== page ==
….Aaaaaand that is how you magnificently edit a documentary about finding a one-year-old child in the sparsely populated and put upon country of Tibet, believed to be the reincarnated form of a hermetic grand master monk, Geshe Lama Gonchog (GLK). The documentary centers on the story of the assistant monk to the deceased master, Tenzin Zopa, who roams the country in his one-armed fuchsia robe, grieving and bewildered and incongruously at times wearing a North Face jacket because, let’s face it, these are the Himalayas. If you can calm yourself from checking statuses for a few hours you will probably be able to appreciate the tranquility and ancient sounds this story has to offer.
Central to Tenzin’s mission is the idea that a being as enlightened as the deceased master GLK, who dwelt in a cave for the last several decades of his life, can seamlessly transfuse his spirit into a newborn infant at the same time of his death and that that child will exhibit signs that he is his former self. Yes, we are speaking of the very act of reincarnation, an act central to the tenets of Buddhism and specifically the high monks of Tibet such as the Dalai Lama who have reached the Rinpoche status or above. Can this happen? Will the earth split in two? Will you look at your iPhone after the film is over and throw it in the river along with all your belongings?
As for gentle Tenzin, he is still walking backward from the loss of the GLK, the man he cared for and lived with from the age of 7. He was the grand masters most devoted disciple, geared to becoming a Lama himself and a prodigious scholar in his own right, deftly flowing from English to the several Tibeto-Burman Languages during the filming and acting as his own translator, spiritual guide and therapist. Openly crying while surveying the decrepit cave dwelling in which he lived with the master his spirit is almost completely transparent, neither hiding the need to cry nor displaying any shame in the act of grief. A dichotomous anachronism to the male archetype westerners are comfortable with even in a cloistered religious setting. Button up that lip. He doesn’t. He’s the better for it.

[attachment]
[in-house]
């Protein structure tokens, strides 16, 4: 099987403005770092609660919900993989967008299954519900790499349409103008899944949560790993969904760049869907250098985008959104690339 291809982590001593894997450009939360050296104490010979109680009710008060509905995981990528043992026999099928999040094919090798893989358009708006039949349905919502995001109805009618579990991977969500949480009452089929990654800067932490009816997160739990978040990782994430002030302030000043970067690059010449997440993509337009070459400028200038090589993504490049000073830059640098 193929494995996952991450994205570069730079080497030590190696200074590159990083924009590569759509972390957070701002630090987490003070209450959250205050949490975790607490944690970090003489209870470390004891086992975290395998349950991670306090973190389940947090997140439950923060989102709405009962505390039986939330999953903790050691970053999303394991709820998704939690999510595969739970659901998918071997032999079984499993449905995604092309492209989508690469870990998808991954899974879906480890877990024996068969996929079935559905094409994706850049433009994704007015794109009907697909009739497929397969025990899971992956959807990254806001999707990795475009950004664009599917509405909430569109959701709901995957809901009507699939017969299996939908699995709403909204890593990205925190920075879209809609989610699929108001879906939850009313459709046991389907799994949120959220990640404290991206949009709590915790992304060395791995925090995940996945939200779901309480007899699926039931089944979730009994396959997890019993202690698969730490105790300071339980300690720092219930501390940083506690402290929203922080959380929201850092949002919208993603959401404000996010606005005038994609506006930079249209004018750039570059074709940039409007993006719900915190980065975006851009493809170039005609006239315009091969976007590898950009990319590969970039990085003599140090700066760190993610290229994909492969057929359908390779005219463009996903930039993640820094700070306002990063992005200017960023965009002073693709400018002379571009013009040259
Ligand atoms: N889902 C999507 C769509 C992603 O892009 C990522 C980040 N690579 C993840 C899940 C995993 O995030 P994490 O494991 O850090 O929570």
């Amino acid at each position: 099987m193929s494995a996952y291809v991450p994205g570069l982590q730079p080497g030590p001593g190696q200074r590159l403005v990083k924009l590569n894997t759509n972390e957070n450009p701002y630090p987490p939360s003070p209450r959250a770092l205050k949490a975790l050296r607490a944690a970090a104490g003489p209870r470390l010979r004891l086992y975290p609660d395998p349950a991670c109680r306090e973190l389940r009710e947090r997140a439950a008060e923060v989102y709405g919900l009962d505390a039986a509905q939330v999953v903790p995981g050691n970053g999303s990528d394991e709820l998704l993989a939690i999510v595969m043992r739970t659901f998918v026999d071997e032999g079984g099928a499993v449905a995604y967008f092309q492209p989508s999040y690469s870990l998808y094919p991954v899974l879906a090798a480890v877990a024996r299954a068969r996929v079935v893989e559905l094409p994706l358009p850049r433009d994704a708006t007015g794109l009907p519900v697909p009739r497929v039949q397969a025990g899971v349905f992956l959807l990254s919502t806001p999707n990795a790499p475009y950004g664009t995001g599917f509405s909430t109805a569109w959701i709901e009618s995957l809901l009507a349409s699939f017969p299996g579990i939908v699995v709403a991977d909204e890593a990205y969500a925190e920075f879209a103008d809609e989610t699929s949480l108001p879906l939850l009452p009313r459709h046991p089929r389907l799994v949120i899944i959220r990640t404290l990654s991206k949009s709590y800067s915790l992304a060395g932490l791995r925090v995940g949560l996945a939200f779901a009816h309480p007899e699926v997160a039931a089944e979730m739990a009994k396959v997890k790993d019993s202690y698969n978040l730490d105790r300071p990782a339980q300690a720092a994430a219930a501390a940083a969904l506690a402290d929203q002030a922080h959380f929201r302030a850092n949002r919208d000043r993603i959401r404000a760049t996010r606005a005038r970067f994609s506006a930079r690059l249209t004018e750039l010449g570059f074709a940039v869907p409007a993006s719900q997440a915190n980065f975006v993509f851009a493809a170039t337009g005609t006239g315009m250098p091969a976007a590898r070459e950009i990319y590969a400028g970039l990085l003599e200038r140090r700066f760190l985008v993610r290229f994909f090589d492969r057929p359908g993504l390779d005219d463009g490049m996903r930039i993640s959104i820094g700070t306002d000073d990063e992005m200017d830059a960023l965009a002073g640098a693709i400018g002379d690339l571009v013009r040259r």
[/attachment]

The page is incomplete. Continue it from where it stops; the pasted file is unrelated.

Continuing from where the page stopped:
The landscape claws and devours the people. Remote to the point of needing a helicopter to attain entrance, mountains stand tall withholding secrets of ancient rites and rituals, of things you and I don’t understand. Of levels and inverse levels, of the unseen world. Verdant, fecund green hills cloak goats and brown, shiny faced cheeks. Babies needing to be checked and re-checked – offered the old masters beads as Tenzin studies them for any spark of recognition in their eyes, of the broad forehead and fatty cheeks he spent decades investigating and ruminating upon. Still nothing. Blank stares and cautious smiles. Countless villages and welcoming ceremonies, for they all knew the grand master who just passed and are all maybe half eager for their chubby baby to be the One. But only half eager. To be completely eager would be both wonderment and staggering grief when you know that you will have to give up that child to be raised in the Holy City, rarely to be seen again. The film is utterly captivating in its simplicity and perfection in its editing style. Rarely straying too long on a subject, the tempo is set as are the instructions to Tenzin handed down. Find the child. Find the child.